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I know there have been plenty of variations on this question before, but none seem to capture the particular issue I'm having. I'm new to iOS development and Objective-C, so please bear with me if this is a particularly basic oversight on my part.

I'm trying to dynamically change the background color of a view (it's a single view application.) I can easily change the background color through statements like:

[self.view setBackgroundColor:[UIColor blueColor]];

or

UIColor *newColor = [[UIColor alloc] initWithRed:.777777 green:.777777 blue:.777777 alpha:.777777];
[self.view setBackgroundColor:newColor];

I run into trouble when I try to change one of those RGBA values dynamically (using sliders, in this case.) I have four sliders, with tags 0-3, hooked up via this method:

- (IBAction)sendColor:(id)sender {
    UISlider *slider = (UISlider *)sender;
    CGFloat newValue = (CGFloat)(slider.value);
    int senderTag = [sender tag];
    CGFloat *components = CGColorGetComponents(self.view.backgroundColor.CGColor);
    components[senderTag] = newValue;
    UIColor *newColor = [[UIColor alloc] initWithRed:components[0] green:components[1] blue:components[2] alpha:components[3]];
    [self.view setBackgroundColor:newColor];
    NSString *colorAsString = [NSString stringWithFormat:@"%f, %f, %f, %f", components[0], components[1], components[2], components[3]];
    NSLog(@"%@", colorAsString);
}

When I move a slider, I can see the values updating properly via NSLog:

2011-12-13 20:54:26.468 HelloWorld1[1283:707] 0.739568, 0.865854, 1.000000, 1.000000

...but the background color never changes. I feel like I'm missing something rudimentary here, do you have any suggestions? Thank you!

share|improve this question
    
Your problem is that you're writing to a const value, so it's ignoring your new value. Do something like @jojaba suggests below. –  Jason Coco Dec 14 '11 at 2:43
    
It took me a moment, but I see what you mean. Thank you! I will take a look at jojaba's suggestion below. –  idiolect Dec 14 '11 at 2:50
    
just make sure you see my comment there... what jojaba suggests is the right idea but won't actually compile. –  Jason Coco Dec 14 '11 at 2:52

3 Answers 3

up vote 1 down vote accepted

Don't call CGColorGetComponents. Rather, create a CGFloat components[4] ivar in your class and set this directly in the init.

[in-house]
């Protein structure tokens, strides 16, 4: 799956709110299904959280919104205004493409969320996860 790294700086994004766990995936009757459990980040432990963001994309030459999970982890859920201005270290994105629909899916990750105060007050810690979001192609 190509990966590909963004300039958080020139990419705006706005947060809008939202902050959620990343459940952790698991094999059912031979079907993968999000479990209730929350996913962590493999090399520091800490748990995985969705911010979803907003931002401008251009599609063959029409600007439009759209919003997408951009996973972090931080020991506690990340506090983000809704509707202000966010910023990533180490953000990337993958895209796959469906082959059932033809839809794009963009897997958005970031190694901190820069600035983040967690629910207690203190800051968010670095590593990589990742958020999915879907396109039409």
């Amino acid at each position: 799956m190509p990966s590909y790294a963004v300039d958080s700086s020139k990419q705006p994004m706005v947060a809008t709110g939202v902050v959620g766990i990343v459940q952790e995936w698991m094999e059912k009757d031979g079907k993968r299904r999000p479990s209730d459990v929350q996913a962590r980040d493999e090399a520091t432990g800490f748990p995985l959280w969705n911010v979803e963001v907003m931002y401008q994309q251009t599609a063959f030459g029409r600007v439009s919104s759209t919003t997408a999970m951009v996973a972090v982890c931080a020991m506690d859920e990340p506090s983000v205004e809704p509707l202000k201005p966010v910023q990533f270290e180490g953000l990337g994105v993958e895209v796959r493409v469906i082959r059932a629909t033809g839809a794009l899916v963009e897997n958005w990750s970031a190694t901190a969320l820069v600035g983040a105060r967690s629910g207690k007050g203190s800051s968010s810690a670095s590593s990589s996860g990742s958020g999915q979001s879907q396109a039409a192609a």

Example...

@interface MyView : UIView
{
    CGFloat components[4];
}
@end

...

-(id)initWithFrame:(CGRect)frame
{
    self = [super initWithFrame:frame];
    if (self != nil)
    { 
        components[0] = 1;
        components[1] = 1;
        components[2] = 1;
        components[3] = 1;

        self.view.backgrounColor = [UIColor colorWithRed:components[0] green:components[1] blue:components[2] alpha:components[3]];
    }
    return self;
}

Then change only the component that you need to.

- (IBAction)sendColor:(id)sender {
    UISlider *slider = (UISlider *)sender;
    CGFloat newValue = (CGFloat)(slider.value);
    int senderTag = [sender tag];
    components[senderTag] = newValue;
    UIColor *newColor = [[UIColor alloc] initWithRed:components[0] green:components[1] blue:components[2] alpha:components[3]];
    [self.view setBackgroundColor:newColor];
    NSString *colorAsString = [NSString stringWithFormat:@"%f, %f, %f, %f", components[0], components[1], components[2], components[3]];
    NSLog(@"%@", colorAsString);
}
share|improve this answer
    
you need to send the address of those components, just the subscript isn't enough for initWithRed:green:blue:alpha. So either: initWithRed:&components[0]... or initWithRed:components+0... –  Jason Coco Dec 14 '11 at 2:51
    
The code will work. As long as the components variable is defined as CGFloat components[4], the values can be access directly as components[0-3]. –  jojaba Dec 14 '11 at 5:15
    
Thanks - it's clear I didn't understand how to use CGFloat properly when I started this. Thank you all for your input! –  idiolect Dec 14 '11 at 14:39
    
I'm sorry, I have no idea why I read this as the get method for the color... I guess because the OP was doing a get first. I even wrote init... in my comment, which obviously doesn't require pointers. Just ignore my previous comment :) –  Jason Coco Dec 14 '11 at 16:31

Try redrawing the view right after you set the background color, adding this line:

[self.view setNeedsDisplay];

Bear in mind that this method causes the whole view to be redrawn, so putting it on a slider change event may cause overhead.

EDIT:

As pointed out by other answers, however, the main problem here must be that the function CGColorGetComponents() indeed returns a constant type.

share|improve this answer

this code worked great for me !

if(Condition)
{
    self.view.backgroundColor = [UIColor grayColor];
}
else if(Condition)
{
    self.view.backgroundColor = [UIColor lightGrayColor];
}
else if(Condition)
{
    self.view.backgroundColor = [UIColor cyanColor];
}
else if(Condition)
{
    self.view.backgroundColor = [UIColor blueColor];
}
else if(Condition)
{
    self.view.backgroundColor = [UIColor yellowColor];
}
else
{
 self.view.backgroundColor = [UIColor redColor];   
}

Please try this !

share|improve this answer
    
Well, I was hoping to set arbitrary RGBA values - already figured out how to use the preset background colors :) but thank you –  idiolect Dec 14 '11 at 2:33
    
use [UIColor initWithRed:0.3 green:0.3 blue:0.3 alpha:0.3]; –  Aeshang Dec 14 '11 at 2:37

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